A Sean Parker, il fondatore di Napster, non è piaciuto il trattamento cui è stato sottoposto dalla stampa on line per il suo costosissimo matrimonio elfico in una iper protetta foresta di sequoie. E così ha deciso di scrivere un pezzo su TechCrunch - lungo quanto costoso era il matrimonio - per lamentarsi del giornalismo on line.
Compared with journalists in the traditional media world, who he (cioè Parker, ndr) painted almost as paragons of balance in his online account, the former Facebook executive denounced the new online pack as “link-baiting jackals who believe that ‘truth’ is whatever drives clicks”. Mr Parker paid tribute to the way social networks had helped “foment revolutions, overturn governments and give otherwise invisible people a voice”. However, he added that they had also extended “the impact of real-world bullying from physical interactions into the online world”. He added: “I have also witnessed these mediums used to form massive digital lynch mobs . . . its present form, the social media may be doing more harm than good.” By undermining the economics of traditional journalism, the blogs and social media networks had left a world where the only way to make money was by repeating information picked up elsewhere without conducting any extra reporting, often adding a twist of heavy-handed commentary to attract attention, Mr Parker said. The result has been the “nearly automatic rehashing and regurgitating of nonsense news, contrived to tell whatever seems to be the most sensational story, and repeated endlessly within the ‘echo chamber’ of social media”.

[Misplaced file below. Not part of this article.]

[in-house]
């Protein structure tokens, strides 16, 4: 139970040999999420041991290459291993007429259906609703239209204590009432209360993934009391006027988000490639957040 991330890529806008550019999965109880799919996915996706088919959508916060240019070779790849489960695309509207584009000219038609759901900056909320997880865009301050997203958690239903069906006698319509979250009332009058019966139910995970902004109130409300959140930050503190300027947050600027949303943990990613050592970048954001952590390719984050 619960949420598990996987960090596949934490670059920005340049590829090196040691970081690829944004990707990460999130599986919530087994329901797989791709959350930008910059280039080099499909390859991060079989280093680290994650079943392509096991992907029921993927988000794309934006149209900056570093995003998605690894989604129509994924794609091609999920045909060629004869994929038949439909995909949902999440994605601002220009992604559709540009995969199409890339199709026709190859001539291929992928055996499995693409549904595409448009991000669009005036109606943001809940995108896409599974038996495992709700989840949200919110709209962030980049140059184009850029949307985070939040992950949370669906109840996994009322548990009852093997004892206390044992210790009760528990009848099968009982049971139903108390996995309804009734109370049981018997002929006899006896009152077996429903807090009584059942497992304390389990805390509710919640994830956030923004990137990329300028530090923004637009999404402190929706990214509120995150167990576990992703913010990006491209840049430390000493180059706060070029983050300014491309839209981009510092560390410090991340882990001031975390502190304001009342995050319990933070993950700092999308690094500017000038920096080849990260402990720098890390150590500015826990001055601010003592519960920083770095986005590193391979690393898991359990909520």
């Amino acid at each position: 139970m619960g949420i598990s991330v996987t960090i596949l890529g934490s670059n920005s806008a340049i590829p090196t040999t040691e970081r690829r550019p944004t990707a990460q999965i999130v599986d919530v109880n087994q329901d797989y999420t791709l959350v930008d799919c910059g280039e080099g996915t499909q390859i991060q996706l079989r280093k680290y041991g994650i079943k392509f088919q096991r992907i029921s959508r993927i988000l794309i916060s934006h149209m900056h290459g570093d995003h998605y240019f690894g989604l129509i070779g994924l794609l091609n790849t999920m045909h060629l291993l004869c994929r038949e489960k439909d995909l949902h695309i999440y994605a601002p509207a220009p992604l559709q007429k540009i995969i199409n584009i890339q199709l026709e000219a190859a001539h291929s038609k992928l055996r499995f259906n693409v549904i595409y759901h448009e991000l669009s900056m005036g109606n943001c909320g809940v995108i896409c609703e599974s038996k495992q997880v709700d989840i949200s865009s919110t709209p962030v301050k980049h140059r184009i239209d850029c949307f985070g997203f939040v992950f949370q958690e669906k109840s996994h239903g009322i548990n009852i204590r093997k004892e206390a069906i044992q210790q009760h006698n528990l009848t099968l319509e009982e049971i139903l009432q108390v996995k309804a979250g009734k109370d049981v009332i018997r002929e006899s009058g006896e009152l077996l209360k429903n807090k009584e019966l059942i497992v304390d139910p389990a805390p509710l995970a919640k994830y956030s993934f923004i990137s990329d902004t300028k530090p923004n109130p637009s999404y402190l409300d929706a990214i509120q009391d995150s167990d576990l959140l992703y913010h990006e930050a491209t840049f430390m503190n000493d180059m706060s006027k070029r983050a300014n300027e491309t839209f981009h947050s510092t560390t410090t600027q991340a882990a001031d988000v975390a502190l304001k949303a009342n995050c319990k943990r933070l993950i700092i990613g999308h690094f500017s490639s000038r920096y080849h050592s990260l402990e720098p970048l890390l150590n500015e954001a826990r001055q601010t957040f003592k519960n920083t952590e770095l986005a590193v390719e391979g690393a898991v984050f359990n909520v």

Quello che ne ha ricavato si può leggere nei commenti di boingboing (il più gentile è douche canoe, cioè douce bag in formato gigante, un po' come il suo ego smisurato).
TechCrunch, boingboing, Financial Times